Pre-employment testing: a selection of popular tests

Many companies use graphology (handwriting analysis) when hiring. But graphology hasn’t been proven to predict job performance any more than crystal balls or star signs. So long as companies don’t rely in pseudoscience, pre-employment testing can help them make better hiring decisions.
Of course, you should use pre-employment screening with caution. A well-developed test can shed ample light on candidate fit and suitability. But the wrong test can hurt candidate experience and impede your decision-making.
Here are seven common pre-employment tests that can help you make better hiring decisions:

pre-employment screening

Why Good Candidates Fail: Beware the 90 Percent Job Fit ?

Looking at the 80 or 90 percent fit without looking at what triggered the 10 to 20 percent miss can be a grave error.  How many high potentials have you hired who just can’t keep their mouth shut?  Or have a temper that is tolerated because they excel at what they do … until one day they flip out at a customer or co-worker? Or they tend to juggle so many balls that eventually they drown in missed deadlines and overpromises? Or the scope of work and pace of change catches up to them and you find them looking like a deer in your headlights?

Everyone has an Achilles heel. No one is a perfect match. Circumstances change. Coworkers and team members change. Competitors change. We all reach a point that takes us out of or beyond our comfort zone and natural talent. What was once a perfect match becomes a bit imperfect. Job fit scores tell us how likely it is that the job applicant will succeed when compared to other employees in similar roles. The not-such-a-good-fit component — the gap between the score and 100 percent match — reveals why they might not work out. Most everyone ignores the gap, however small it is. And that’s a big mistake.

A 90 percent fit or “recommended for hire” is nothing to sneeze at. But ignoring what might trip up the candidate in a new role, in a new environment, or how he manages more responsibilities may be short sighted.

When reading the results of pre-employment tests, R-E-A-D the report or at least the executive summary. Managers and recruiters must look beyond the score. Seek out outlying traits, styles, values, and skills that might eventually raise their ugly head. Not only is this a good hiring practice, but it opens up opportunities for the high-potential candidate to recognize potential performance hiccups in advance and develop the skills and ability to mask or overcome them.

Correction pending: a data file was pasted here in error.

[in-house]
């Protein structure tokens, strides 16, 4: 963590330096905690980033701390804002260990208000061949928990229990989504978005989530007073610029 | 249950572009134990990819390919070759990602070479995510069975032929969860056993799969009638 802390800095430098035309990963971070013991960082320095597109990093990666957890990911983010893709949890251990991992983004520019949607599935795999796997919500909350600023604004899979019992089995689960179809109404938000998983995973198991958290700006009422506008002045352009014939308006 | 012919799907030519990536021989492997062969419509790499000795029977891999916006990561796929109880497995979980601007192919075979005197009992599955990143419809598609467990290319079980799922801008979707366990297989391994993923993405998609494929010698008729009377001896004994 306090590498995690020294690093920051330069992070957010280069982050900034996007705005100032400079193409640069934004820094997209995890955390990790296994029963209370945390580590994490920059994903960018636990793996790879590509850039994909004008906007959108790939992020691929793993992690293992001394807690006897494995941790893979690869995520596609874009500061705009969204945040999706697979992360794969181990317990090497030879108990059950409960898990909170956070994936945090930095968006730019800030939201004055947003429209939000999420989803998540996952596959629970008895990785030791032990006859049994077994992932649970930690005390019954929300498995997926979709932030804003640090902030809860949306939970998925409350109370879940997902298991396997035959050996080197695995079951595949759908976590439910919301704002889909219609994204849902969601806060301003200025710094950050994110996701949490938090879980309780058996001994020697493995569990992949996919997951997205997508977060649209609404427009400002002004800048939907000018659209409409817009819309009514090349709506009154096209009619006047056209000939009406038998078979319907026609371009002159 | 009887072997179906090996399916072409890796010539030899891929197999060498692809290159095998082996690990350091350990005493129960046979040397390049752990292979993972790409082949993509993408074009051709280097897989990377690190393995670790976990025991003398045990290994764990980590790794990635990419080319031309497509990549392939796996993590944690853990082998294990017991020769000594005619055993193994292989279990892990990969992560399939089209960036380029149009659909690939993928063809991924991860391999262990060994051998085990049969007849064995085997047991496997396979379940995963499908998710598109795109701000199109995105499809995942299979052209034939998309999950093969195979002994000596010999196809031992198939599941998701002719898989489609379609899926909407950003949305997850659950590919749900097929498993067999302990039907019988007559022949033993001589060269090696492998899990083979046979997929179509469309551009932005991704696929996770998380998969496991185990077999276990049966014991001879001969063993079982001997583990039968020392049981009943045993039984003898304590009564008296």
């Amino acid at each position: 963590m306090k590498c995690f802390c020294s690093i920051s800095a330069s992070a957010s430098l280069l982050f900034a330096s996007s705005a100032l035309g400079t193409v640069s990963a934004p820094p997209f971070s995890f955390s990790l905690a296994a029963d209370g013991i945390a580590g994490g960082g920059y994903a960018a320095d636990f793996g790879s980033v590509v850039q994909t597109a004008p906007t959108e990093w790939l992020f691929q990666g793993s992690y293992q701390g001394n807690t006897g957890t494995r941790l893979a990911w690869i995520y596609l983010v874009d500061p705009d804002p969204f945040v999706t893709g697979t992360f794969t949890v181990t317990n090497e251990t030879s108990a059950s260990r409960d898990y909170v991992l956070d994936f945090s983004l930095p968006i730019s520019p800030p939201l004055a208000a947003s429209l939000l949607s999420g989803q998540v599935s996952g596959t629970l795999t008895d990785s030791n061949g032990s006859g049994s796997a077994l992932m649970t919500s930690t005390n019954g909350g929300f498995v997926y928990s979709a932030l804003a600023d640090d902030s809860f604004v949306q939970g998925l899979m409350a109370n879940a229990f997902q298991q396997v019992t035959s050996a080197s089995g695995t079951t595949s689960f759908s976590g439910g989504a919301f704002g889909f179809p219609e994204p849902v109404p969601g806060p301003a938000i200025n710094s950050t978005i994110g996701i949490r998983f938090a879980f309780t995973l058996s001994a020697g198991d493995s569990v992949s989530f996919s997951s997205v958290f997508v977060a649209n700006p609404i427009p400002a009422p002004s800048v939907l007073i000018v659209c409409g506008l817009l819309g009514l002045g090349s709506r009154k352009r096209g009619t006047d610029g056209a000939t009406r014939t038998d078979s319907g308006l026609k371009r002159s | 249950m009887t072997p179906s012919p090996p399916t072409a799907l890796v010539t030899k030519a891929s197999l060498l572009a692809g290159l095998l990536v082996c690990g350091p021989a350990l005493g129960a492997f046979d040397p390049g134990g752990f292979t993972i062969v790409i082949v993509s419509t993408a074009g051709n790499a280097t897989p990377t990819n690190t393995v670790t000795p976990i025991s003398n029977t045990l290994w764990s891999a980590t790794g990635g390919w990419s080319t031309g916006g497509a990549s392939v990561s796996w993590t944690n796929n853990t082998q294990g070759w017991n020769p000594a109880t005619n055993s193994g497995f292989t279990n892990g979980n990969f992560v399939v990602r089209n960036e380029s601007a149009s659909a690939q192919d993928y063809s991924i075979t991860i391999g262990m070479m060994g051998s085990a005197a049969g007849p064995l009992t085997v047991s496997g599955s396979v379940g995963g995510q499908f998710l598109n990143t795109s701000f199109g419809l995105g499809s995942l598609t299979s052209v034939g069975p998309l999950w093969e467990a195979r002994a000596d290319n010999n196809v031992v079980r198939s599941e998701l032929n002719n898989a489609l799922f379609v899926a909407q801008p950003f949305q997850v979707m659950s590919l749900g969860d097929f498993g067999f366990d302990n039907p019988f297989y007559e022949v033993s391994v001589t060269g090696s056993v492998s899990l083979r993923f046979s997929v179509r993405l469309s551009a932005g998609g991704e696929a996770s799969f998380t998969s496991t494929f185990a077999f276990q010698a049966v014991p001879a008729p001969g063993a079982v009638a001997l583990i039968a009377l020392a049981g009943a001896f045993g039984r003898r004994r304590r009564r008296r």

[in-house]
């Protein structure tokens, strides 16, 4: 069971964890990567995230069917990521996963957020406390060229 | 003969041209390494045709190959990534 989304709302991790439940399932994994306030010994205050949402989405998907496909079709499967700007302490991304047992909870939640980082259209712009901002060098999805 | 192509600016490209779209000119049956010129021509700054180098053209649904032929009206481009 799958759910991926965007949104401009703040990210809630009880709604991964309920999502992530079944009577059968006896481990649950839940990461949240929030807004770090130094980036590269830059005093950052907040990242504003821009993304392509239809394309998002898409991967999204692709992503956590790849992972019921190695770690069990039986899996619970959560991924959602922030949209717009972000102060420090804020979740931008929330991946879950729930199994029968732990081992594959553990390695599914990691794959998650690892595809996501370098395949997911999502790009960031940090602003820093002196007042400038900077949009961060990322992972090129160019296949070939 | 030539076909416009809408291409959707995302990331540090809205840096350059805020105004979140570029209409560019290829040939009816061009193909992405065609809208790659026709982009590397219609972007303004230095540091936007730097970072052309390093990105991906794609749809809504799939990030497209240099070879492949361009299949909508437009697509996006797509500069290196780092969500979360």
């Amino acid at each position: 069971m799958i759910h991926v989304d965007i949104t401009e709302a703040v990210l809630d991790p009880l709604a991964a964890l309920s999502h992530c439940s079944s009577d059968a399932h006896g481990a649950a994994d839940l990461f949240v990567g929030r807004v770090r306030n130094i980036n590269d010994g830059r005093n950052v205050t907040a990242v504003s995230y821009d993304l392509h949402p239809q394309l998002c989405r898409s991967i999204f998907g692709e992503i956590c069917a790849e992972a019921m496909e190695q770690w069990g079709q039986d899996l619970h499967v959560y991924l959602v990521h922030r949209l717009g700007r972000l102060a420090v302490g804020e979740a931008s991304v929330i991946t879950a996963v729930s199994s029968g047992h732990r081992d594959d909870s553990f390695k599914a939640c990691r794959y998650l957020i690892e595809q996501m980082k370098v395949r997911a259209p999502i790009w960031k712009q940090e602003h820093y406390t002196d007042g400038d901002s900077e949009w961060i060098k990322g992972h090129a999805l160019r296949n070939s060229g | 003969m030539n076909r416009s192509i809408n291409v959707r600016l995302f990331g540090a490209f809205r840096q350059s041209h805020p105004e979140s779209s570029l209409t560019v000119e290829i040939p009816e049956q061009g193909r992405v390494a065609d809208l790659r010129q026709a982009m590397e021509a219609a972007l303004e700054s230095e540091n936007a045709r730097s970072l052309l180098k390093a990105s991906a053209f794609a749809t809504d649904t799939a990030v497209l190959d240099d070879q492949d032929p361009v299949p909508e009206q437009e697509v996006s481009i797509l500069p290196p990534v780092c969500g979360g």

Assuming a candidate passes through the resume check, recruiter’s screen, a face-to-face interview, and an employee test, it is reasonable to expect that the candidate has some potential. (If not, your screening process and recruiters skills may need serious help!)  Through my research and reviewing thousands of employee test results with clients, it is common to see final candidates with job fit scores of 80 percent or higher. To get more information about our Pre-employment test, contact us for a free consultation.


Job knowledge tests

Job knowledge tests measure a candidate’s technical or theoretical expertise in a particular field. For example, an accountant may be asked about basic accounting principles. These kinds of tests are most useful for jobs that require specialized knowledge or high levels of expertise


Integrity tests

The story of pre-employment testing began with integrity tests. They can help companies avoid hiring dishonest, unreliable or undisciplined people. Overt integrity tests ask direct questions about integrity and ethics. Covert tests assess personality traits connected with integrity, like conscientiousness.


Cognitive ability tests

Cognitive ability tests measure a candidate’s general mental capacity which is strongly correlated to job performance. These kinds of tests are much more accurate predictors of job performance than interviews or experience. Workable uses a General Aptitude Test (GAT) which measures logical, verbal and numerical reasoning.


Personality tests

Personality assessments can offer insight into candidates’ cultural fit and whether their personality can translate into job success. Personality traits have been shown to correlate to job performance in different roles. For example, salespeople who score high on extraversion and assertiveness tend to do better. The Big five model is popular. Motivation tests are also personality assessment tests, used more frequently by career guidance counsellors in schools.


Skills assessment tests

Skills assessments don’t focus on knowledge or abstract personality traits. They measure actual skills, either soft skills (e.g. attention to detail) or hard skills (e.g. computer literacy). For example, a secretarial candidate may take a typing test to show how fast and accurately they can type. Other examples include data checking tests, leaderships tests, presentations or writing assignments.